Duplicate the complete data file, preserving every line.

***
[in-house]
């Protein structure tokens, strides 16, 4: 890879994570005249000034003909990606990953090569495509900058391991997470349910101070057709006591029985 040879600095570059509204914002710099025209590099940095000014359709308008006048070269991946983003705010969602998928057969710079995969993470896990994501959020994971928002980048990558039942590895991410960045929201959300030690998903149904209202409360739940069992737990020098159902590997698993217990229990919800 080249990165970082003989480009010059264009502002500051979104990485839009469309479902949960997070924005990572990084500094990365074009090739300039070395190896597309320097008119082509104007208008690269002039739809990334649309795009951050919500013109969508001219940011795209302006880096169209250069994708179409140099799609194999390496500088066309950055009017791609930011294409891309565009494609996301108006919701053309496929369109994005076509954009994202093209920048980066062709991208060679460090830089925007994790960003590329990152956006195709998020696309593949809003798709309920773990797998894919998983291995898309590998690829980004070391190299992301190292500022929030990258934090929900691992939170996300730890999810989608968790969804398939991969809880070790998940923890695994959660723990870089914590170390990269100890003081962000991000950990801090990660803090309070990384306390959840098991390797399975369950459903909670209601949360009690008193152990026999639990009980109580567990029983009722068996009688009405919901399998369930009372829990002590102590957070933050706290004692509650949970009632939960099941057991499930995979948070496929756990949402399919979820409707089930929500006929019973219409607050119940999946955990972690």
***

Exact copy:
[in-house]
């Protein structure tokens, strides 16, 4: 890879994570005249000034003909990606990953090569495509900058391991997470349910101070057709006591029985 040879600095570059509204914002710099025209590099940095000014359709308008006048070269991946983003705010969602998928057969710079995969993470896990994501959020994971928002980048990558039942590895991410960045929201959300030690998903149904209202409360739940069992737990020098159902590997698993217990229990919800 080249990165970082003989480009010059264009502002500051979104990485839009469309479902949960997070924005990572990084500094990365074009090739300039070395190896597309320097008119082509104007208008690269002039739809990334649309795009951050919500013109969508001219940011795209302006880096169209250069994708179409140099799609194999390496500088066309950055009017791609930011294409891309565009494609996301108006919701053309496929369109994005076509954009994202093209920048980066062709991208060679460090830089925007994790960003590329990152956006195709998020696309593949809003798709309920773990797998894919998983291995898309590998690829980004070391190299992301190292500022929030990258934090929900691992939170996300730890999810989608968790969804398939991969809880070790998940923890695994959660723990870089914590170390990269100890003081962000991000950990801090990660803090309070990384306390959840098991390797399975369950459903909670209601949360009690008193152990026999639990009980109580567990029983009722068996009688009405919901399998369930009372829990002590102590957070933050706290004692509650949970009632939960099941057991499930995979948070496929756990949402399919979820409707089930929500006929019973219409607050119940999946955990972690």